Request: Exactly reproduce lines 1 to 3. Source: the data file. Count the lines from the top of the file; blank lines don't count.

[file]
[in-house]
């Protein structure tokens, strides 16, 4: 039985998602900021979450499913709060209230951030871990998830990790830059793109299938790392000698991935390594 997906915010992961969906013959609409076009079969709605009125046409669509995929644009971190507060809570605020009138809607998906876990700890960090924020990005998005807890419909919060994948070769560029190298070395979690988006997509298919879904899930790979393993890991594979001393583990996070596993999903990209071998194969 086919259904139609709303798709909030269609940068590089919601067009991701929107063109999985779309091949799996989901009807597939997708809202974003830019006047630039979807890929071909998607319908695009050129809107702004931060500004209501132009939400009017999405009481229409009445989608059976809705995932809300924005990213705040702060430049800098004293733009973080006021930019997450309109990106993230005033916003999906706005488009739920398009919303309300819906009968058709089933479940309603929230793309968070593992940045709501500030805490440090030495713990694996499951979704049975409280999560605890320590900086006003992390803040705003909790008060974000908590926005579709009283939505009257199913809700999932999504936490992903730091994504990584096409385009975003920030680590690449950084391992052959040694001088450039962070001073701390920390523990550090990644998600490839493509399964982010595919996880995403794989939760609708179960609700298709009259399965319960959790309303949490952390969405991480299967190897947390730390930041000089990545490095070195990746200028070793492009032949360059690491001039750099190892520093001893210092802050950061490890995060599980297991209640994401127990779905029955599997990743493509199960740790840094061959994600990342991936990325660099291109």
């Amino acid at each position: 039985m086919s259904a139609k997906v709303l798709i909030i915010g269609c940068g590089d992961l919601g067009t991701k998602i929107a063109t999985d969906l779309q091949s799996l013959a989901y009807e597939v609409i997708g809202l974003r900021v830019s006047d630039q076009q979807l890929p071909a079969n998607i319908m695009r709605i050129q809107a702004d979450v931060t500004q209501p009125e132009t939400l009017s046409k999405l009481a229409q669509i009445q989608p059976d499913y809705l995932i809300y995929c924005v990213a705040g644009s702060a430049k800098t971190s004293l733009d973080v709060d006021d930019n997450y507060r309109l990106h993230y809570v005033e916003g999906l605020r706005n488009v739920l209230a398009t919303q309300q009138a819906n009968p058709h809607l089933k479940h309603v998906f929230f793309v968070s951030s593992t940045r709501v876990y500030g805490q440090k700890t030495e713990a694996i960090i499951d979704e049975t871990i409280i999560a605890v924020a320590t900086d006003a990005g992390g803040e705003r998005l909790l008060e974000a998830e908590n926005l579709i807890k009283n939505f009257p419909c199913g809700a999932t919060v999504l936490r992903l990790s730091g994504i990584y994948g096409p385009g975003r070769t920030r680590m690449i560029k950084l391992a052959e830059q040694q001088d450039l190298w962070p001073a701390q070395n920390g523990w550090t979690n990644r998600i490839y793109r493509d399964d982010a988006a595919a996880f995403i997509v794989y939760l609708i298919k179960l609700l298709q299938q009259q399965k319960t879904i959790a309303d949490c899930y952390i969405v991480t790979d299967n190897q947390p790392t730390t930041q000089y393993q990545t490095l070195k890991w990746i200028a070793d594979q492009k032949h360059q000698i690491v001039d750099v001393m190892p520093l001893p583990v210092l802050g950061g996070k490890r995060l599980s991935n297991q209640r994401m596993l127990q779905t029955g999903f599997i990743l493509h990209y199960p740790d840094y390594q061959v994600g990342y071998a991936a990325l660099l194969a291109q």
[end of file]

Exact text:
[in-house]
């Protein structure tokens, strides 16, 4: 039985998602900021979450499913709060209230951030871990998830990790830059793109299938790392000698991935390594 997906915010992961969906013959609409076009079969709605009125046409669509995929644009971190507060809570605020009138809607998906876990700890960090924020990005998005807890419909919060994948070769560029190298070395979690988006997509298919879904899930790979393993890991594979001393583990996070596993999903990209071998194969 086919259904139609709303798709909030269609940068590089919601067009991701929107063109999985779309091949799996989901009807597939997708809202974003830019006047630039979807890929071909998607319908695009050129809107702004931060500004209501132009939400009017999405009481229409009445989608059976809705995932809300924005990213705040702060430049800098004293733009973080006021930019997450309109990106993230005033916003999906706005488009739920398009919303309300819906009968058709089933479940309603929230793309968070593992940045709501500030805490440090030495713990694996499951979704049975409280999560605890320590900086006003992390803040705003909790008060974000908590926005579709009283939505009257199913809700999932999504936490992903730091994504990584096409385009975003920030680590690449950084391992052959040694001088450039962070001073701390920390523990550090990644998600490839493509399964982010595919996880995403794989939760609708179960609700298709009259399965319960959790309303949490952390969405991480299967190897947390730390930041000089990545490095070195990746200028070793492009032949360059690491001039750099190892520093001893210092802050950061490890995060599980297991209640994401127990779905029955599997990743493509199960740790840094061959994600990342991936990325660099291109």
């Amino acid at each position: 039985m086919s259904a139609k997906v709303l798709i909030i915010g269609c940068g590089d992961l919601g067009t991701k998602i929107a063109t999985d969906l779309q091949s799996l013959a989901y009807e597939v609409i997708g809202l974003r900021v830019s006047d630039q076009q979807l890929p071909a079969n998607i319908m695009r709605i050129q809107a702004d979450v931060t500004q209501p009125e132009t939400l009017s046409k999405l009481a229409q669509i009445q989608p059976d499913y809705l995932i809300y995929c924005v990213a705040g644009s702060a430049k800098t971190s004293l733009d973080v709060d006021d930019n997450y507060r309109l990106h993230y809570v005033e916003g999906l605020r706005n488009v739920l209230a398009t919303q309300q009138a819906n009968p058709h809607l089933k479940h309603v998906f929230f793309v968070s951030s593992t940045r709501v876990y500030g805490q440090k700890t030495e713990a694996i960090i499951d979704e049975t871990i409280i999560a605890v924020a320590t900086d006003a990005g992390g803040e705003r998005l909790l008060e974000a998830e908590n926005l579709i807890k009283n939505f009257p419909c199913g809700a999932t919060v999504l936490r992903l990790s730091g994504i990584y994948g096409p385009g975003r070769t920030r680590m690449i560029k950084l391992a052959e830059q040694q001088d450039l190298w962070p001073a701390q070395n920390g523990w550090t979690n990644r998600i490839y793109r493509d399964d982010a988006a595919a996880f995403i997509v794989y939760l609708i298919k179960l609700l298709q299938q009259q399965k319960t879904i959790a309303d949490c899930y952390i969405v991480t790979d299967n190897q947390p790392t730390t930041q000089y393993q990545t490095l070195k890991w990746i200028a070793d594979q492009k032949h360059q000698i690491v001039d750099v001393m190892p520093l001893p583990v210092l802050g950061g996070k490890r995060l599980s991935n297991q209640r994401m596993l127990q779905t029955g999903f599997i990743l493509h990209y199960p740790d840094y390594q061959v994600g990342y071998a991936a990325l660099l194969a291109q």